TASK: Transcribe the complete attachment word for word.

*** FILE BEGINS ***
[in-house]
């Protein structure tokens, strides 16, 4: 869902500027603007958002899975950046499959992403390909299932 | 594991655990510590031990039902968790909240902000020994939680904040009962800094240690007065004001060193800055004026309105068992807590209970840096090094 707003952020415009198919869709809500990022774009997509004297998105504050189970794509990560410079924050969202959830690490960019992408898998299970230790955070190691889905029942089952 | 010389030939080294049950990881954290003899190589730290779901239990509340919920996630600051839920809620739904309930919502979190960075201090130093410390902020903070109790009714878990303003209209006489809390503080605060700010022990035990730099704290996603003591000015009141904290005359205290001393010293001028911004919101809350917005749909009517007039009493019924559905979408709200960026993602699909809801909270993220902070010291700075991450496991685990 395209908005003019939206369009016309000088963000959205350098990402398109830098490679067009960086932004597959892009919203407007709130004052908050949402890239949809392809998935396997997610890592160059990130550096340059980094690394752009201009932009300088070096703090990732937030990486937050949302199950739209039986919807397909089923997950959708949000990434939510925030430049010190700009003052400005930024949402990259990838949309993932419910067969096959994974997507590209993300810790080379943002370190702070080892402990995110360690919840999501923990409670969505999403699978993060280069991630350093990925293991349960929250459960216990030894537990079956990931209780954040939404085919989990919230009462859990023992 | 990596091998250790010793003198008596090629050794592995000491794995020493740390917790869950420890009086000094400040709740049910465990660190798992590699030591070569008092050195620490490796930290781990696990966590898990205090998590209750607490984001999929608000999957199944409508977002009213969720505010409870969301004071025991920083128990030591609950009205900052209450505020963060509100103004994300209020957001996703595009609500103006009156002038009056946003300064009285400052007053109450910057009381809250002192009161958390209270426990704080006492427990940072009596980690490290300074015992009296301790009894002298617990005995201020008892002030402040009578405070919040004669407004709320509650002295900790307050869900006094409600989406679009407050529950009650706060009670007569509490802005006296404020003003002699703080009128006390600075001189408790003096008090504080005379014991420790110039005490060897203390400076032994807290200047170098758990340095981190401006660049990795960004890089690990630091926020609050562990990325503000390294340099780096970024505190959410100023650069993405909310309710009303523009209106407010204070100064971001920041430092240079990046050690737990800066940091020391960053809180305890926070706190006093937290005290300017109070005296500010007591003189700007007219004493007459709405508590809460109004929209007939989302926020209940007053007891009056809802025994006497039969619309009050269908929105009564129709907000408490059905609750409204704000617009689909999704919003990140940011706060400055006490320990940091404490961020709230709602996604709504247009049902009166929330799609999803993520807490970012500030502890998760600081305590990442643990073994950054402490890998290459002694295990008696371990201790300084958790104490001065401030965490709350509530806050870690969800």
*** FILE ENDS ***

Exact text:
[in-house]
């Protein structure tokens, strides 16, 4: 869902500027603007958002899975950046499959992403390909299932 | 594991655990510590031990039902968790909240902000020994939680904040009962800094240690007065004001060193800055004026309105068992807590209970840096090094 707003952020415009198919869709809500990022774009997509004297998105504050189970794509990560410079924050969202959830690490960019992408898998299970230790955070190691889905029942089952 | 010389030939080294049950990881954290003899190589730290779901239990509340919920996630600051839920809620739904309930919502979190960075201090130093410390902020903070109790009714878990303003209209006489809390503080605060700010022990035990730099704290996603003591000015009141904290005359205290001393010293001028911004919101809350917005749909009517007039009493019924559905979408709200960026993602699909809801909270993220902070010291700075991450496991685990 395209908005003019939206369009016309000088963000959205350098990402398109830098490679067009960086932004597959892009919203407007709130004052908050949402890239949809392809998935396997997610890592160059990130550096340059980094690394752009201009932009300088070096703090990732937030990486937050949302199950739209039986919807397909089923997950959708949000990434939510925030430049010190700009003052400005930024949402990259990838949309993932419910067969096959994974997507590209993300810790080379943002370190702070080892402990995110360690919840999501923990409670969505999403699978993060280069991630350093990925293991349960929250459960216990030894537990079956990931209780954040939404085919989990919230009462859990023992 | 990596091998250790010793003198008596090629050794592995000491794995020493740390917790869950420890009086000094400040709740049910465990660190798992590699030591070569008092050195620490490796930290781990696990966590898990205090998590209750607490984001999929608000999957199944409508977002009213969720505010409870969301004071025991920083128990030591609950009205900052209450505020963060509100103004994300209020957001996703595009609500103006009156002038009056946003300064009285400052007053109450910057009381809250002192009161958390209270426990704080006492427990940072009596980690490290300074015992009296301790009894002298617990005995201020008892002030402040009578405070919040004669407004709320509650002295900790307050869900006094409600989406679009407050529950009650706060009670007569509490802005006296404020003003002699703080009128006390600075001189408790003096008090504080005379014991420790110039005490060897203390400076032994807290200047170098758990340095981190401006660049990795960004890089690990630091926020609050562990990325503000390294340099780096970024505190959410100023650069993405909310309710009303523009209106407010204070100064971001920041430092240079990046050690737990800066940091020391960053809180305890926070706190006093937290005290300017109070005296500010007591003189700007007219004493007459709405508590809460109004929209007939989302926020209940007053007891009056809802025994006497039969619309009050269908929105009564129709907000408490059905609750409204704000617009689909999704919003990140940011706060400055006490320990940091404490961020709230709602996604709504247009049902009166929330799609999803993520807490970012500030502890998760600081305590990442643990073994950054402490890998290459002694295990008696371990201790300084958790104490001065401030965490709350509530806050870690969800």